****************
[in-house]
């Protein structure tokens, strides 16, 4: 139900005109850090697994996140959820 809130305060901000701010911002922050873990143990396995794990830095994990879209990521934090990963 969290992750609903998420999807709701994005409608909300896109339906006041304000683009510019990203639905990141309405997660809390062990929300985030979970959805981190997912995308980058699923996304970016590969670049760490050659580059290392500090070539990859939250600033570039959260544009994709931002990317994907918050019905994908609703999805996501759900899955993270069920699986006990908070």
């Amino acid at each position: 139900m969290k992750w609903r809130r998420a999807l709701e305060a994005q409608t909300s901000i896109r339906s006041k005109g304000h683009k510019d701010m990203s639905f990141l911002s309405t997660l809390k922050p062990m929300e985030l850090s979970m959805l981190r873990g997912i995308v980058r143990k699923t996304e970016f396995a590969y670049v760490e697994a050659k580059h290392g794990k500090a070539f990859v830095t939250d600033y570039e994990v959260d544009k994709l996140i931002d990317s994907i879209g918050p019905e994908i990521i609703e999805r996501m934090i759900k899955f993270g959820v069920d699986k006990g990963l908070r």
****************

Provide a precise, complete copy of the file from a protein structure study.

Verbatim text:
[in-house]
């Protein structure tokens, strides 16, 4: 139900005109850090697994996140959820 809130305060901000701010911002922050873990143990396995794990830095994990879209990521934090990963 969290992750609903998420999807709701994005409608909300896109339906006041304000683009510019990203639905990141309405997660809390062990929300985030979970959805981190997912995308980058699923996304970016590969670049760490050659580059290392500090070539990859939250600033570039959260544009994709931002990317994907918050019905994908609703999805996501759900899955993270069920699986006990908070």
């Amino acid at each position: 139900m969290k992750w609903r809130r998420a999807l709701e305060a994005q409608t909300s901000i896109r339906s006041k005109g304000h683009k510019d701010m990203s639905f990141l911002s309405t997660l809390k922050p062990m929300e985030l850090s979970m959805l981190r873990g997912i995308v980058r143990k699923t996304e970016f396995a590969y670049v760490e697994a050659k580059h290392g794990k500090a070539f990859v830095t939250d600033y570039e994990v959260d544009k994709l996140i931002d990317s994907i879209g918050p019905e994908i990521i609703e999805r996501m934090i759900k899955f993270g959820v069920d699986k006990g990963l908070r």